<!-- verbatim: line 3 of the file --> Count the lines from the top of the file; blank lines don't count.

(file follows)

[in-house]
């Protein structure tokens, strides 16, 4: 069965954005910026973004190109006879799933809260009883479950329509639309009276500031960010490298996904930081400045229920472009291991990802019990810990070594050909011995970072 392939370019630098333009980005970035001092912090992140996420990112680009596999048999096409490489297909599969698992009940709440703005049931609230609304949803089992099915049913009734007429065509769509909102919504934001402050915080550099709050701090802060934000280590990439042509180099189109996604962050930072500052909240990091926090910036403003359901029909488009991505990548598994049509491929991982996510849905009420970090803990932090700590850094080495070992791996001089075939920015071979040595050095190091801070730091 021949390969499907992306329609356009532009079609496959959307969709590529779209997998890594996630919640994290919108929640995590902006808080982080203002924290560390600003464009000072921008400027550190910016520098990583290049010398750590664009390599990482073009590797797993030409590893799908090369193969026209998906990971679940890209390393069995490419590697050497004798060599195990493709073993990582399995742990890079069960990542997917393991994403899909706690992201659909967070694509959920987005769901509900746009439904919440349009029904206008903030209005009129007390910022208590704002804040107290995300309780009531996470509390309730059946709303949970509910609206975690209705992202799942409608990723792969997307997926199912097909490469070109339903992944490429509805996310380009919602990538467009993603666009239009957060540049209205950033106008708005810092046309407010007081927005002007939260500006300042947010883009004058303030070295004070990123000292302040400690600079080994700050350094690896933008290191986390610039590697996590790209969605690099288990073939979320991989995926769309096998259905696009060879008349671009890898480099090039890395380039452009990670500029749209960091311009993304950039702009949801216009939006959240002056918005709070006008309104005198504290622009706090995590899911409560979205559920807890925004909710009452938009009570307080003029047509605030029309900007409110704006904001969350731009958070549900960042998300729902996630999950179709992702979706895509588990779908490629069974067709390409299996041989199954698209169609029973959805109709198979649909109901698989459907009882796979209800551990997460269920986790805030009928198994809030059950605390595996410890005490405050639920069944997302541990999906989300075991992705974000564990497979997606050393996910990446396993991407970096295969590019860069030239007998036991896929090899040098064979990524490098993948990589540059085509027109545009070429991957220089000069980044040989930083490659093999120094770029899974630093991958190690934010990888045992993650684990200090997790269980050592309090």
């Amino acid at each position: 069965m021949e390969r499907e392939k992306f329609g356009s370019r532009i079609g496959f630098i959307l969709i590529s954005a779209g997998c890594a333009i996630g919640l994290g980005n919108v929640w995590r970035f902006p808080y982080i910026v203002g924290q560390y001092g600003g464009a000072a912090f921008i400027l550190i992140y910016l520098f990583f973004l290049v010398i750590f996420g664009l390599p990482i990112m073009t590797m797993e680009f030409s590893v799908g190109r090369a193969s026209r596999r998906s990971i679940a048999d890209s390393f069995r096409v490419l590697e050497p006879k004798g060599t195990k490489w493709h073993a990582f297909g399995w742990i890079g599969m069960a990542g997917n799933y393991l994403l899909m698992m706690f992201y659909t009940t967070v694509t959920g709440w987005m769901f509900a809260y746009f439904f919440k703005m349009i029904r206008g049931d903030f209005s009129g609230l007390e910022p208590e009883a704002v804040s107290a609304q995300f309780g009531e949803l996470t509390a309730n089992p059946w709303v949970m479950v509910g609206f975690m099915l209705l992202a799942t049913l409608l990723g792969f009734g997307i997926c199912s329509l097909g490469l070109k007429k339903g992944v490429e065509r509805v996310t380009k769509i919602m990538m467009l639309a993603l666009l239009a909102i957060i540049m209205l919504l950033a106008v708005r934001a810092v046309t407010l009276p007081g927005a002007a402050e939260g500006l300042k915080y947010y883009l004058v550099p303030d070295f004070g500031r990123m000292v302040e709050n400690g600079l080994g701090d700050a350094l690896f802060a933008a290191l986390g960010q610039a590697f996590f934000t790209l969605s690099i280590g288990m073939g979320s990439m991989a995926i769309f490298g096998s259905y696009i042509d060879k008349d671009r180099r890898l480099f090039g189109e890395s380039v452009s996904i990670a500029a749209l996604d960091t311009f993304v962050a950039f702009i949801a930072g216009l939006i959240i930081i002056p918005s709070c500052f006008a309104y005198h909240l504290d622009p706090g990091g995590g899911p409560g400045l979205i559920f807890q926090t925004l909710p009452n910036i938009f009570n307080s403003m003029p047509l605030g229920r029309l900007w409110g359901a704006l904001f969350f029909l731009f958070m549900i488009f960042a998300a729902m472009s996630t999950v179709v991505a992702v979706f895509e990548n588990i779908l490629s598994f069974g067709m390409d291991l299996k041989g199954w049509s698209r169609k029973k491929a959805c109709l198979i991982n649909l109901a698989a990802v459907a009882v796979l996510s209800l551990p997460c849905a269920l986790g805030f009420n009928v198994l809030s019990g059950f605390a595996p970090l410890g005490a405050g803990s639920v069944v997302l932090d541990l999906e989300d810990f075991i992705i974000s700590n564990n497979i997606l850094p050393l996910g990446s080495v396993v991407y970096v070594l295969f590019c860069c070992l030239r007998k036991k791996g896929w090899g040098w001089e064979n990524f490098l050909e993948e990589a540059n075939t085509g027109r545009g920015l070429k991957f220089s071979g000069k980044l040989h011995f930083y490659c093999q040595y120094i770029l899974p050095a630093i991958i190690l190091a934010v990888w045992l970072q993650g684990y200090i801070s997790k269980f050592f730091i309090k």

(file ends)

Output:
């Amino acid at each position: 069965m021949e390969r499907e392939k992306f329609g356009s370019r532009i079609g496959f630098i959307l969709i590529s954005a779209g997998c890594a333009i996630g919640l994290g980005n919108v929640w995590r970035f902006p808080y982080i910026v203002g924290q560390y001092g600003g464009a000072a912090f921008i400027l550190i992140y910016l520098f990583f973004l290049v010398i750590f996420g664009l390599p990482i990112m073009t590797m797993e680009f030409s590893v799908g190109r090369a193969s026209r596999r998906s990971i679940a048999d890209s390393f069995r096409v490419l590697e050497p006879k004798g060599t195990k490489w493709h073993a990582f297909g399995w742990i890079g599969m069960a990542g997917n799933y393991l994403l899909m698992m706690f992201y659909t009940t967070v694509t959920g709440w987005m769901f509900a809260y746009f439904f919440k703005m349009i029904r206008g049931d903030f209005s009129g609230l007390e910022p208590e009883a704002v804040s107290a609304q995300f309780g009531e949803l996470t509390a309730n089992p059946w709303v949970m479950v509910g609206f975690m099915l209705l992202a799942t049913l409608l990723g792969f009734g997307i997926c199912s329509l097909g490469l070109k007429k339903g992944v490429e065509r509805v996310t380009k769509i919602m990538m467009l639309a993603l666009l239009a909102i957060i540049m209205l919504l950033a106008v708005r934001a810092v046309t407010l009276p007081g927005a002007a402050e939260g500006l300042k915080y947010y883009l004058v550099p303030d070295f004070g500031r990123m000292v302040e709050n400690g600079l080994g701090d700050a350094l690896f802060a933008a290191l986390g960010q610039a590697f996590f934000t790209l969605s690099i280590g288990m073939g979320s990439m991989a995926i769309f490298g096998s259905y696009i042509d060879k008349d671009r180099r890898l480099f090039g189109e890395s380039v452009s996904i990670a500029a749209l996604d960091t311009f993304v962050a950039f702009i949801a930072g216009l939006i959240i930081i002056p918005s709070c500052f006008a309104y005198h909240l504290d622009p706090g990091g995590g899911p409560g400045l979205i559920f807890q926090t925004l909710p009452n910036i938009f009570n307080s403003m003029p047509l605030g229920r029309l900007w409110g359901a704006l904001f969350f029909l731009f958070m549900i488009f960042a998300a729902m472009s996630t999950v179709v991505a992702v979706f895509e990548n588990i779908l490629s598994f069974g067709m390409d291991l299996k041989g199954w049509s698209r169609k029973k491929a959805c109709l198979i991982n649909l109901a698989a990802v459907a009882v796979l996510s209800l551990p997460c849905a269920l986790g805030f009420n009928v198994l809030s019990g059950f605390a595996p970090l410890g005490a405050g803990s639920v069944v997302l932090d541990l999906e989300d810990f075991i992705i974000s700590n564990n497979i997606l850094p050393l996910g990446s080495v396993v991407y970096v070594l295969f590019c860069c070992l030239r007998k036991k791996g896929w090899g040098w001089e064979n990524f490098l050909e993948e990589a540059n075939t085509g027109r545009g920015l070429k991957f220089s071979g000069k980044l040989h011995f930083y490659c093999q040595y120094i770029l899974p050095a630093i991958i190690l190091a934010v990888w045992l970072q993650g684990y200090i801070s997790k269980f050592f730091i309090k």